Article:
With a storm rolling in and the power shorting out, a young boy finds a new source of entertainment in Cook’s salute to the imagination.
A hard rain has put the kibosh on going outside, and a downed tree has cancelled the wonderful world of electronics. “Oh Robbie, come on. / Just wait, you'll be fine. / Sit down and start thinking. / You'll have fun in no time!” So Robbie makes himself a costume—always a good first step—and then lets his brain and toys take over as he pilots a spaceship, saves the city from monsters, fights aliens, joins the circus. It’s kind of like a Nike ad: Just do it. There are no great secrets here, just letting imagination run wild. Cook’s forcibly rhymed text is not going to set any reader’s hair on fire, with its lock-step predictability and clunky scansion. Sward’s artwork shifts all about, from spooky dark to slimy monsters to a clown who is more terrifying than all the rest of the beasts and aliens combined. Then the sun comes out, the power returns, and Robbie heads outside, where he can still let his imagination roam.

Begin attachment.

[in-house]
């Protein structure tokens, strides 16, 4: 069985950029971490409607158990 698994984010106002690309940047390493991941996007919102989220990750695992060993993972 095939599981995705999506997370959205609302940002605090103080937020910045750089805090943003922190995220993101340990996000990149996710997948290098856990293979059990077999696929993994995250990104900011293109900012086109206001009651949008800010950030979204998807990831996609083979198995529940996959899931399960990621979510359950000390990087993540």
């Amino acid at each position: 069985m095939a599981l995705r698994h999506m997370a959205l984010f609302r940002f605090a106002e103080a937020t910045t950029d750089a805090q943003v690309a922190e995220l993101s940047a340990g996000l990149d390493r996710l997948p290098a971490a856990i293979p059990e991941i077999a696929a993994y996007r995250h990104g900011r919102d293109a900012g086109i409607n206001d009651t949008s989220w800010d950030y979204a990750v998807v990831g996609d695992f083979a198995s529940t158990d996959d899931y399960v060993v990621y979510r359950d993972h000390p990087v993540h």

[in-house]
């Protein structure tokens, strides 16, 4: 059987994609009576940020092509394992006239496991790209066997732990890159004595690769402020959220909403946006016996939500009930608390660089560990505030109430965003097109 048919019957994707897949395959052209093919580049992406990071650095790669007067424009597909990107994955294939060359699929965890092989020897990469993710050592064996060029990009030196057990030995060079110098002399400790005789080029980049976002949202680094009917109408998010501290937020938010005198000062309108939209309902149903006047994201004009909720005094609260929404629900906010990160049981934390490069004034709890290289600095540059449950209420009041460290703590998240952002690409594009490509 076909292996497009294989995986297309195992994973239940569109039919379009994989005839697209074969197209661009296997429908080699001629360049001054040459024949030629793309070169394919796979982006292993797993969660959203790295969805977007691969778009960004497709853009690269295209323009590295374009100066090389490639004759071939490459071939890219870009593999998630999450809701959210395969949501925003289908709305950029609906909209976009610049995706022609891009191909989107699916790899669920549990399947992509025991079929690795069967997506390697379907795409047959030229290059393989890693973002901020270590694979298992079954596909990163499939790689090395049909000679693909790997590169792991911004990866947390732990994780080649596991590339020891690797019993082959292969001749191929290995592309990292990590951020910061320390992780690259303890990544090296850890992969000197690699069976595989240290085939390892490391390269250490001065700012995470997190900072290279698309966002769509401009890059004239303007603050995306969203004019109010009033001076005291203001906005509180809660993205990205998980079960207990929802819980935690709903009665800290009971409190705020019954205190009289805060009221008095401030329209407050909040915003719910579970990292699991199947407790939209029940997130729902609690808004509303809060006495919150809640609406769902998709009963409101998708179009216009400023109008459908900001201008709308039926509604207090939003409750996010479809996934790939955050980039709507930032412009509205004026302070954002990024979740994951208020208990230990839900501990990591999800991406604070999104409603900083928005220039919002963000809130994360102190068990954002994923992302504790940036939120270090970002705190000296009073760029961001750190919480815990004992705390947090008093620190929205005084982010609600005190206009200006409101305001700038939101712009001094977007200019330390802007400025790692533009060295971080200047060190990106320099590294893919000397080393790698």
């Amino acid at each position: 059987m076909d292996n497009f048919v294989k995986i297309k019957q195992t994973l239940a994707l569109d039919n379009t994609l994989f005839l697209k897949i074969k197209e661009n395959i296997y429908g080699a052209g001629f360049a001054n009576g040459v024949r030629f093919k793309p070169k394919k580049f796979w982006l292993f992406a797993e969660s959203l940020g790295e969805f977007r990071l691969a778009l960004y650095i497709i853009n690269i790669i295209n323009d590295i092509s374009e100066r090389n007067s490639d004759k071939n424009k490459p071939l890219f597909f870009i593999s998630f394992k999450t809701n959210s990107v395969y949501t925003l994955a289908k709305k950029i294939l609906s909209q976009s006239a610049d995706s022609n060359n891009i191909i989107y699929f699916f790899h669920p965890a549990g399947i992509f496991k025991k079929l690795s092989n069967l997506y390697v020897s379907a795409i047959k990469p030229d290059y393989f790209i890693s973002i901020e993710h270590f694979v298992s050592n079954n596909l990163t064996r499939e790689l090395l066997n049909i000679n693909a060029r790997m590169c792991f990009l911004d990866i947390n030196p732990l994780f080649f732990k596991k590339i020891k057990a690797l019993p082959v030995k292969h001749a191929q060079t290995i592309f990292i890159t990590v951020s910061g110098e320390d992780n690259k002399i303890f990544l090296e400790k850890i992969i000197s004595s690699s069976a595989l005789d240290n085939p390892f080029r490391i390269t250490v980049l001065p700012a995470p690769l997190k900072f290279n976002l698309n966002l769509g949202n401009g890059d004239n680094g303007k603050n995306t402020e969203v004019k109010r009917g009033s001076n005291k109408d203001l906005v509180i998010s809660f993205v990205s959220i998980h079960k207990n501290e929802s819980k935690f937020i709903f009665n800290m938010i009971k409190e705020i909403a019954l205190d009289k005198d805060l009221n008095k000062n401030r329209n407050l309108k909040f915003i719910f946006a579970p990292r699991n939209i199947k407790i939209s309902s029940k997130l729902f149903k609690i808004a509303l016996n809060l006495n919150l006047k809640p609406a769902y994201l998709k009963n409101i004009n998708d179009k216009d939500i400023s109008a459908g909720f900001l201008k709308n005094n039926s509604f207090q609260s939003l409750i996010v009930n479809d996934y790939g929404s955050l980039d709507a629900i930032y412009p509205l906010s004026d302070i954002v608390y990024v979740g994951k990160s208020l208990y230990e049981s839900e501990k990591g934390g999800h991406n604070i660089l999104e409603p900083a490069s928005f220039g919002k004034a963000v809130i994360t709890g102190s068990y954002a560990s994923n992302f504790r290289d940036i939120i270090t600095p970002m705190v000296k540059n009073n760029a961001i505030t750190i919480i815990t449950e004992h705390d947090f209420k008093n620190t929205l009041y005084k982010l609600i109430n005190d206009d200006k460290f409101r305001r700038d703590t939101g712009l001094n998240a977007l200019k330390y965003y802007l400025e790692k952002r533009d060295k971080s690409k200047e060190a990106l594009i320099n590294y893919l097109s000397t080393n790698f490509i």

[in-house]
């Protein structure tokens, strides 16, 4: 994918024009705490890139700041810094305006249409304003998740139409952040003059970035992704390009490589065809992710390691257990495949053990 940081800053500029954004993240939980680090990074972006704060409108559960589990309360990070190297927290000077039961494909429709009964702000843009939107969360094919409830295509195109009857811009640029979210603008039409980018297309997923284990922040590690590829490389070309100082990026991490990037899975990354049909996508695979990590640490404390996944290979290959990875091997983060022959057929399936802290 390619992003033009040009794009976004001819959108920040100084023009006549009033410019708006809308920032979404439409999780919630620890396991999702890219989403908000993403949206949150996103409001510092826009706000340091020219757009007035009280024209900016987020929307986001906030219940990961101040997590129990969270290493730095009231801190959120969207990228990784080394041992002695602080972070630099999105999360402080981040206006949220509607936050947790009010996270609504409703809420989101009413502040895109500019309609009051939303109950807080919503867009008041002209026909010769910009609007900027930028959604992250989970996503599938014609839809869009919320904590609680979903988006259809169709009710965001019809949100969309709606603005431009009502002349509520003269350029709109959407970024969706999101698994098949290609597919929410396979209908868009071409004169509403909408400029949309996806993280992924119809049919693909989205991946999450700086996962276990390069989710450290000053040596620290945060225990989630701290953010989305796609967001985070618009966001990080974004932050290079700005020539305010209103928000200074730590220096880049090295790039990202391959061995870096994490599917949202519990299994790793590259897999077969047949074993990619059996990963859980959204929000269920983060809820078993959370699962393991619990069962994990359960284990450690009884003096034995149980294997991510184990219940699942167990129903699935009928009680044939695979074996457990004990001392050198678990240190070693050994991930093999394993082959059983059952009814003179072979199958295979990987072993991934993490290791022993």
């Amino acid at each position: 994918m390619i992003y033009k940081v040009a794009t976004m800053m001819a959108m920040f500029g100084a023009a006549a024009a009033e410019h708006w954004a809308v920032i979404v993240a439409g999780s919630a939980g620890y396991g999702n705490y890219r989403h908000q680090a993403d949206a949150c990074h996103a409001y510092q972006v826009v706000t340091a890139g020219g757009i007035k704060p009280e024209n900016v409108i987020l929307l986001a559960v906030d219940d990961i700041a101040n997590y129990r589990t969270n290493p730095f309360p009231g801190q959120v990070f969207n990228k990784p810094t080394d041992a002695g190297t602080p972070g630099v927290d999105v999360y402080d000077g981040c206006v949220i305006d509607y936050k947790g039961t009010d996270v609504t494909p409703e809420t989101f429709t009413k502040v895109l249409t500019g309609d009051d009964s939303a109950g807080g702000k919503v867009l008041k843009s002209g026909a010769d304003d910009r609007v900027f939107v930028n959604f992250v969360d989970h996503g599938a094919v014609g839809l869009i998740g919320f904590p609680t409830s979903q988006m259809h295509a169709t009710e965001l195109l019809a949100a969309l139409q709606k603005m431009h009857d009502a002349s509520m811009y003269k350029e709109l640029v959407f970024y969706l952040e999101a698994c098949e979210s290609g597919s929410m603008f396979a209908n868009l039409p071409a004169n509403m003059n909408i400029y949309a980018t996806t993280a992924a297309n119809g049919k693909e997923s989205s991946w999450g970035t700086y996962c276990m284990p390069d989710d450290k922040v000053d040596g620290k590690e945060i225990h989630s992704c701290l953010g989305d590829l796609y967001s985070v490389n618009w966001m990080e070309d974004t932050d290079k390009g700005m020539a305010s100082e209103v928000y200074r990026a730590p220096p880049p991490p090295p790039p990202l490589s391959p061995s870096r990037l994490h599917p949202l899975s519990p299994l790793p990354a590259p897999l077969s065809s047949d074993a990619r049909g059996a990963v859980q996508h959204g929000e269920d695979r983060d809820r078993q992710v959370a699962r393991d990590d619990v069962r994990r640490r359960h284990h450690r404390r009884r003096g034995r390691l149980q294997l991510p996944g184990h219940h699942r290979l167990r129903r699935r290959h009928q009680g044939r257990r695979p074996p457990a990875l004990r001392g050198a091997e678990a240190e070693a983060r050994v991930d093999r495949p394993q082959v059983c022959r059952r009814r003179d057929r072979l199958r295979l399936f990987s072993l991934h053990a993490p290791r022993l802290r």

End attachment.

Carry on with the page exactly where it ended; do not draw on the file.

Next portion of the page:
Low-key but amiable; still, the terrible verse makes this a no-go. (Picture book. 4-8)